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Raibenshe Mela kicks off in Murshidabad

Raibenshe Mela kicks off in Murshidabad
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Kolkata: The first-of-its-kind Raibenshe Mela kicked off at Sahora in Burwan at Murshidabad district on Friday. The three-day fair will continue till December 10.
The fair is being supported by the West Bengal Khadi and Village Industries Board (WBKVIB) and is part of the ongoing Rural Craft and Cultural Hubs (RCCH) initiative undertaken by the department of Micro, Small and Medium Enterprises (MSME) in association with UNESCO.
It has been learnt that the MSME department, in association with UNESCO, has developed 10 Rural Craft Hubs across 11 locations with 3,000 people involved with handicraft between 2013 and 2016, to support and strengthen grassroots creative enterprises in the state. The project demonstrated how traditional art can be the epicentre of vibrant eco-systems that are self-sustaining.
Buoyed by the success, the project has been scaled up as 'Rural Craft and Cultural Hub (RCCH)' and includes an additional 12,000 people involved with handicraft and folk performing arts across 15 districts. Raibenshe has been included in RCCH.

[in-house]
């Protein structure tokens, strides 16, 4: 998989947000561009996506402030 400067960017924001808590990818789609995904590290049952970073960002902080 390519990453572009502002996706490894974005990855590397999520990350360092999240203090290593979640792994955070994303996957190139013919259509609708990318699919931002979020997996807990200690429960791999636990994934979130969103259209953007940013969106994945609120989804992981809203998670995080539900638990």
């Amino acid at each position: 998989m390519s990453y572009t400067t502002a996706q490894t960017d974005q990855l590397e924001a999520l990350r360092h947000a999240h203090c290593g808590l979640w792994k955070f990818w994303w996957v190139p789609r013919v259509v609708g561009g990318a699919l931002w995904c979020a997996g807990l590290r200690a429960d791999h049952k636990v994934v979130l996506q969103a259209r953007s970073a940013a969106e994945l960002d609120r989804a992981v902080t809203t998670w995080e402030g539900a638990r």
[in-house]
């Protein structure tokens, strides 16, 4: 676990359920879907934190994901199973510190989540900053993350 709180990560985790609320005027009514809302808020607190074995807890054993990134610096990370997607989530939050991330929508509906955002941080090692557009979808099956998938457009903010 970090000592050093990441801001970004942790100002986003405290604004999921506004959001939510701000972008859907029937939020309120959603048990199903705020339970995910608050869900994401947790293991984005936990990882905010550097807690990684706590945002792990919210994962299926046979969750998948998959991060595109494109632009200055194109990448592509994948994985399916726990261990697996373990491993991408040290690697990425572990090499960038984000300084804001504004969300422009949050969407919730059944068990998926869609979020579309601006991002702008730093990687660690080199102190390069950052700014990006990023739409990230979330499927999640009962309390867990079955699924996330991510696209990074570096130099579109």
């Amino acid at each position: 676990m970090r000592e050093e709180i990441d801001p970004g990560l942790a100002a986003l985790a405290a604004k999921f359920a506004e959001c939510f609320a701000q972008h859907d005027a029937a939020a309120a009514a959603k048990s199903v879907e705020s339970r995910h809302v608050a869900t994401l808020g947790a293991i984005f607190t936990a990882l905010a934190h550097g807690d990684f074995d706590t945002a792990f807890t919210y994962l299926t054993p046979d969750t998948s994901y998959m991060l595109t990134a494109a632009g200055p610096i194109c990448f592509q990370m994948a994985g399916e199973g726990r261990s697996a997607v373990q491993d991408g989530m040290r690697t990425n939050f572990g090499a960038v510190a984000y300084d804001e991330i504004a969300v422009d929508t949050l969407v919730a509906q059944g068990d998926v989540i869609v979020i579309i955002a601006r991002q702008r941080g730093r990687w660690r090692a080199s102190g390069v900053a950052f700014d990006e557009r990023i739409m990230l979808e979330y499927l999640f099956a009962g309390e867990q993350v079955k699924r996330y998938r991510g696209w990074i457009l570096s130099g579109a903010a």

The Village, Artist and Art are the three main components of RCCH and thus the village festival is very important. Around 290 Raibenshe artists from Birbhum, Burdwan and Murshidabad will showcase their skills during the festival. Aditya Mukhopadhay, researcher and writer on Raibenshe and all the 19 group leaders from Birbhum, Murshidabad and Burdwan inaugurated the festival at Ramnagar Sahora Union Higher Secondary School in Sahora village. It may be mentioned that Raibenshe is a traditional martial dance that combines acrobatic movement and balancing tricks with bamboo poles. It is a nearly 400-year-old tradition, with its origin in the Bhil warriors from Rajasthan who came as part of a Mughal army and subsequently settled down in Murshidabad in late 16th century. Incidentally, Bratachari is a modern offshoot of Raibenshe and was introduced by the eminent Bengali nationalist intellectual Gurusaday Dutta, who breathed a new lease of life into the art form in the years between 1930s and 1940s.
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